Skip to main content

Rising Natural Gas Prices Forsage Expensive Winter

Today's Washington Post is taking a closer look today at an issue we're very familiar with: The rising cost of natural gas and its effect on the American economy:
U.S. consumers could face bills averaging 48 percent higher this season than last year, according to predictions by the economic research firm Global Insight Inc. The escalating costs could cause Americans to cut back on dinners out, trips to the mall and spending, crimping U.S. economic growth. Businesses, squeezed by high energy costs, could limit expansion plans. The high prices also are pumping up inflation.

Manufacturers that use huge amounts of natural gas are scouring the world for cheaper prices and considering moving operations to ease their costs. A renewed exodus -- many companies have already shifted overseas -- could further knock back growth in the United States and boost unemployment.

Andrew N. Liveris, chief executive of Dow Chemical Co., told a hearing yesterday before the Senate Energy and Natural Resources Committee that the country is in a "natural gas crisis." The Midland, Mich., company, which uses large amounts of the fuel to produce chemicals, must consider locating new plants in other parts of the world, such as China and the Middle East, because of U.S. energy costs, he said.

"How can I recommend investing here?" Liveris said.
Patrice Hill also covers the issue in today's Washington Times. None of this is exactly news, as Pat Cleary over at the NAM Blog sent out the warning about a month ago.

So how does nuclear energy fit into the equation? Well, by displacing natural gas-fired electrical generating capacity, that's how. And there's an historical precendent for it, as nuclear energy was substituted for much of America's oil-fired electrical generating capacity back in the 1970s.

Technorati tags: , , , , , , , ,

Comments

>>So how does nuclear energy fit into the equation? Well, by displacing natural gas-fired electrical generating capacity, that's how. And there's an historical precendent for it, as nuclear energy was substituted for much of America's oil-fired electrical generating capacity back in the 1970s.

Wrong, wrong, wrong.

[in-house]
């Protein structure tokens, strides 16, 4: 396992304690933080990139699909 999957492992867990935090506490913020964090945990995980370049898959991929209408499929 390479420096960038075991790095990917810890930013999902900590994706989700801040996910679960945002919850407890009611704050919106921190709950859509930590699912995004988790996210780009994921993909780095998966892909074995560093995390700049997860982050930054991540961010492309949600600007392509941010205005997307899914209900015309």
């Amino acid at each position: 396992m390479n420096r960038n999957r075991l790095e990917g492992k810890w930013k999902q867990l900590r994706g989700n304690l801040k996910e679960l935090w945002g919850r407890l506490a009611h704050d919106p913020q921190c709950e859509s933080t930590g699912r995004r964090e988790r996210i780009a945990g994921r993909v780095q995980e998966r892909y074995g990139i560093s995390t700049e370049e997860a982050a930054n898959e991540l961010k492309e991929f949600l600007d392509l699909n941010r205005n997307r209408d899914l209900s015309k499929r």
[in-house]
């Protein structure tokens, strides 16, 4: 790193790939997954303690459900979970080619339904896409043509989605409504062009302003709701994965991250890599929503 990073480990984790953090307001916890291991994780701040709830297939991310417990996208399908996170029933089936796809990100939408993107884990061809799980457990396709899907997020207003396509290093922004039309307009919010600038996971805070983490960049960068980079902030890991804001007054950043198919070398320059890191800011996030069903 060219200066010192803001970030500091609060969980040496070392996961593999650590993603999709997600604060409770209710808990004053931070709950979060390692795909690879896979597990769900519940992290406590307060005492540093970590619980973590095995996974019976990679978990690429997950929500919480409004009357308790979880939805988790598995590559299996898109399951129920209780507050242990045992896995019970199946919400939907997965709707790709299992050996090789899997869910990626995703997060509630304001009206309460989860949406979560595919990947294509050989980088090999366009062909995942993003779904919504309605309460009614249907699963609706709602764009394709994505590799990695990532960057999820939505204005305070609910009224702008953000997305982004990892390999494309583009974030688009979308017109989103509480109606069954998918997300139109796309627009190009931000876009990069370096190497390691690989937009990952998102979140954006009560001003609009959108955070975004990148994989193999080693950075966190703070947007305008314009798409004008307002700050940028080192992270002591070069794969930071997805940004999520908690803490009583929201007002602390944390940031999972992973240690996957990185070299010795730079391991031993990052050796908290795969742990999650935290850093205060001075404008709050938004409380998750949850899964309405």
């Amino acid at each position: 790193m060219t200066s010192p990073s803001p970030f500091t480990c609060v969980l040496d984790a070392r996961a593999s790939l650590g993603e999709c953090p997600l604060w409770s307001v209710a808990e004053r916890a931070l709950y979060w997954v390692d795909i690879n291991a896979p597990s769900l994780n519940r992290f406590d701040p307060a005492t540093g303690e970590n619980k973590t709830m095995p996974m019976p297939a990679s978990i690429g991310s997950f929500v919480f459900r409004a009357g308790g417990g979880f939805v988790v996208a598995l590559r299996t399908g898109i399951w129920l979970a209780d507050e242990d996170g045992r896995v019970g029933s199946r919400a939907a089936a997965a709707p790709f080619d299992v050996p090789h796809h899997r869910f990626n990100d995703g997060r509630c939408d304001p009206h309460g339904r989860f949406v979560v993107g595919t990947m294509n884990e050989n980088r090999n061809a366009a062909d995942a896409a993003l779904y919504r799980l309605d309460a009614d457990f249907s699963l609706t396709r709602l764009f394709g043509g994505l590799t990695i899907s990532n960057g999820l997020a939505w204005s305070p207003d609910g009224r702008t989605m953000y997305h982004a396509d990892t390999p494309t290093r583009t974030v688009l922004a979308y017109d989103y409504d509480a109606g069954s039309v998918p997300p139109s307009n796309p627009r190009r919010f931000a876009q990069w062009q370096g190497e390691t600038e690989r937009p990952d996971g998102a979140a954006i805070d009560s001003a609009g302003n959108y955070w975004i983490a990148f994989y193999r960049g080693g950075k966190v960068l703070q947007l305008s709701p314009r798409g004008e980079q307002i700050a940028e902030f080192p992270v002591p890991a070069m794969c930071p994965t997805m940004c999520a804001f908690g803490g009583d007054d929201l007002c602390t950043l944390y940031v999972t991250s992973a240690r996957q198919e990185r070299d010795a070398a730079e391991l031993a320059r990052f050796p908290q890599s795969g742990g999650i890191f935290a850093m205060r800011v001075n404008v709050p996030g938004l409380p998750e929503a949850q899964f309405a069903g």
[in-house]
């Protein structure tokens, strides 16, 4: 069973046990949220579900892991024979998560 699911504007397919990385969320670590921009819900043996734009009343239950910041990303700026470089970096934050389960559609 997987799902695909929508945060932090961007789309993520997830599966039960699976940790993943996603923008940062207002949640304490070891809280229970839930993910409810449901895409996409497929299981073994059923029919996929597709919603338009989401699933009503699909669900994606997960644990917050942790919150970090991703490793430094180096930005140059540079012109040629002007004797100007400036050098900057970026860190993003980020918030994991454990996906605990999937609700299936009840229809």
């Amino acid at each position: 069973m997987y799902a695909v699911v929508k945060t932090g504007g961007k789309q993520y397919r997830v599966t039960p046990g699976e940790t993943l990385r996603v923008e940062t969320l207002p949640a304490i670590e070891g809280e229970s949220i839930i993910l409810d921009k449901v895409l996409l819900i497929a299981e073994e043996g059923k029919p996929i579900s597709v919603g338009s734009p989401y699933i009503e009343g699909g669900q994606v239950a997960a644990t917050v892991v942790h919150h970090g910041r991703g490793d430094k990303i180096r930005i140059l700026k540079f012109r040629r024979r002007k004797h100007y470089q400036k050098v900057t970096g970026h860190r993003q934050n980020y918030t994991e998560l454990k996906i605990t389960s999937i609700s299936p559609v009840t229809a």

We have to go after coal capacity. Using nuclear to prop up the current fad leaves the half-built nuclear plants being converted to coal when the fad passes. The same happens for using it for new expansion--as soon as expansion slows or stops you've got a $15 billion bill and nowhere to sell the electricity.

Popular posts from this blog

How Nanomaterials Can Make Nuclear Reactors Safer and More Efficient

The following is a guest post from Matt Wald, senior communications advisor at NEI. Follow Matt on Twitter at @MattLWald.

From the batteries in our cell phones to the clothes on our backs, "nanomaterials" that are designed molecule by molecule are working their way into our economy and our lives. Now there’s some promising work on new materials for nuclear reactors.

Reactors are a tough environment. The sub atomic particles that sustain the chain reaction, neutrons, are great for splitting additional uranium atoms, but not all of them hit a uranium atom; some of them end up in various metal components of the reactor. The metal is usually a crystalline structure, meaning it is as orderly as a ladder or a sheet of graph paper, but the neutrons rearrange the atoms, leaving some infinitesimal voids in the structure and some areas of extra density. The components literally grow, getting longer and thicker. The phenomenon is well understood and designers compensate for it with a …

Missing the Point about Pennsylvania’s Nuclear Plants

A group that includes oil and gas companies in Pennsylvania released a study on Monday that argues that twenty years ago, planners underestimated the value of nuclear plants in the electricity market. According to the group, that means the state should now let the plants close.

Huh?

The question confronting the state now isn’t what the companies that owned the reactors at the time of de-regulation got or didn’t get. It’s not a question of whether they were profitable in the '80s, '90s and '00s. It’s about now. Business works by looking at the present and making projections about the future.

Is losing the nuclear plants what’s best for the state going forward?

Pennsylvania needs clean air. It needs jobs. And it needs protection against over-reliance on a single fuel source.


What the reactors need is recognition of all the value they provide. The electricity market is depressed, and if electricity is treated as a simple commodity, with no regard for its benefit to clean air o…

Why Nuclear Plant Closures Are a Crisis for Small Town USA

Nuclear plants occupy an unusual spot in the towns where they operate: integral but so much in the background that they may seem almost invisible. But when they close, it can be like the earth shifting underfoot.

Lohud.com, the Gannett newspaper that covers the Lower Hudson Valley in New York, took a look around at the experience of towns where reactors have closed, because the Indian Point reactors in Buchanan are scheduled to be shut down under an agreement with Gov. Mario Cuomo.


From sea to shining sea, it was dismal. It wasn’t just the plant employees who were hurt. The losses of hundreds of jobs, tens of millions of dollars in payrolls and millions in property taxes depressed whole towns and surrounding areas. For example:

Vernon, Vermont, home to Vermont Yankee for more than 40 years, had to cut its municipal budget in half. The town closed its police department and let the county take over; the youth sports teams lost their volunteer coaches, and Vernon Elementary School lost th…